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Primary peripheral primitive neuroectodermal tumour of the tongue in a peach-faced lovebird (Agapornis roseicollis)


Ewing's sarcoma and primitive neuroectodermal tumour (PNET) are extraordinarily rare. In human beings, these tumours have a common chromosomal translocation and differ only in their spectrum of neurodifferentiation. A six-year-old female peach-faced lovebird (Agapornis roseicollis) presented with an approximately 7 mm diameter mass on the inferior surface of the tongue. The bird died during cytoreductive surgery. The mass was clearly demarcated and extended broadly from the tip of the tongue to the pharynx without invasion or adhesion. Histopathologically, the mass was composed of small round cells and short spindle-shaped cells. The neoplastic cells formed Homer-Wright pseudorosettes and contained glycogen. There were numerous areas of necrosis and haemorrhage. Immunohistochemically, the tumour cells were positive for vimentin and S-100 and negative for cytokeratin, actin, glial fibrillary acidic protein, osteocalcin and secreted protein acidic and rich in cysteine (SPARC). To the authors’ knowledge, this is the first report of a peripheral primitive neuroectodermal tumour (pPNET) in a bird.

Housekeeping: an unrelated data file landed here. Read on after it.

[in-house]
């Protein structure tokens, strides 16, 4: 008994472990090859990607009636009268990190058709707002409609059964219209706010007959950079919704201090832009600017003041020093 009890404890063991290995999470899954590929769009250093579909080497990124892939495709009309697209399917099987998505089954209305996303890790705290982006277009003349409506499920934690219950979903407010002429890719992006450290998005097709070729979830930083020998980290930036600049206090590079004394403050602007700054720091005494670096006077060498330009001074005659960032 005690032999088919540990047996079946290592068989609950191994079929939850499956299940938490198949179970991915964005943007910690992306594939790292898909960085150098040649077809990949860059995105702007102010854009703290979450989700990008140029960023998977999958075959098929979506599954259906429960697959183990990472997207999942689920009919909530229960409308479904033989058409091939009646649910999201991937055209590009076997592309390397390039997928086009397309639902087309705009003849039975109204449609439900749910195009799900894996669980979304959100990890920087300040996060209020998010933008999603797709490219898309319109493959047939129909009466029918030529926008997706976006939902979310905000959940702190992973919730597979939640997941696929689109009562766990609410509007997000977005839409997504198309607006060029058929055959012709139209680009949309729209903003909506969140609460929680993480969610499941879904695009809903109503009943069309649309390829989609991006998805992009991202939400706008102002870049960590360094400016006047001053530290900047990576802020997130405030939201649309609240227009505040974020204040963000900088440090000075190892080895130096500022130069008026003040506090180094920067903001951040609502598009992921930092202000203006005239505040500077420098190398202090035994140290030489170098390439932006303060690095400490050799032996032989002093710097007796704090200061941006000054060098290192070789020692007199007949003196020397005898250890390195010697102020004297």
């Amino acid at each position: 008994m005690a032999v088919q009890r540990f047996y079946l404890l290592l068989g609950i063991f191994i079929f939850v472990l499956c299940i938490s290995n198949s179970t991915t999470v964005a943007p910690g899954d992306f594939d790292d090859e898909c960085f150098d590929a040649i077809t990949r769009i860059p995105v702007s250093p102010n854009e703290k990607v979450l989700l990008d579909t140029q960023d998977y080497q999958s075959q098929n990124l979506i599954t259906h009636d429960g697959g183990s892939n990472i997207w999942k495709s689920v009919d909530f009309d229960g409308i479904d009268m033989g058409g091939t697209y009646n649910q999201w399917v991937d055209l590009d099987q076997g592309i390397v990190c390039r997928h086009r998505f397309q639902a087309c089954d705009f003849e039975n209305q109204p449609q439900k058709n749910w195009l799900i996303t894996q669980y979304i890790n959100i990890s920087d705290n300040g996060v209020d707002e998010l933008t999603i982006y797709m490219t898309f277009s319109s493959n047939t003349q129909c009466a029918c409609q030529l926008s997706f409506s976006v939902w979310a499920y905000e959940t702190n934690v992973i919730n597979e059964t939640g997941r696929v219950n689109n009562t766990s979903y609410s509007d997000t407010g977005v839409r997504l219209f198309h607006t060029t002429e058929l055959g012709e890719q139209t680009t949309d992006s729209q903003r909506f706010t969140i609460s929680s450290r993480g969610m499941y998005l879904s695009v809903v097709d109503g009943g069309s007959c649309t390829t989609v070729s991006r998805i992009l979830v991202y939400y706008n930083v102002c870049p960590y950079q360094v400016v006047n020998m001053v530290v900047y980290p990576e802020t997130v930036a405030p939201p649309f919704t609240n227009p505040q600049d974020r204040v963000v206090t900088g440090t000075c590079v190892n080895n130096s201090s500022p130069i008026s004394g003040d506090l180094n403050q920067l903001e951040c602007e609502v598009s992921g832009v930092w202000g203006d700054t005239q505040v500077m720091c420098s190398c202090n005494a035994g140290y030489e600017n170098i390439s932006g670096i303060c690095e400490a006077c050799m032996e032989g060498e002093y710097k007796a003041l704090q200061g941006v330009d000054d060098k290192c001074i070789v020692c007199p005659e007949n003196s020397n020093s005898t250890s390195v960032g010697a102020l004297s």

• Ewing’s sarcoma
  • primitive neuroectodermal tumor
  • lovebird
  • tongue
  • avian
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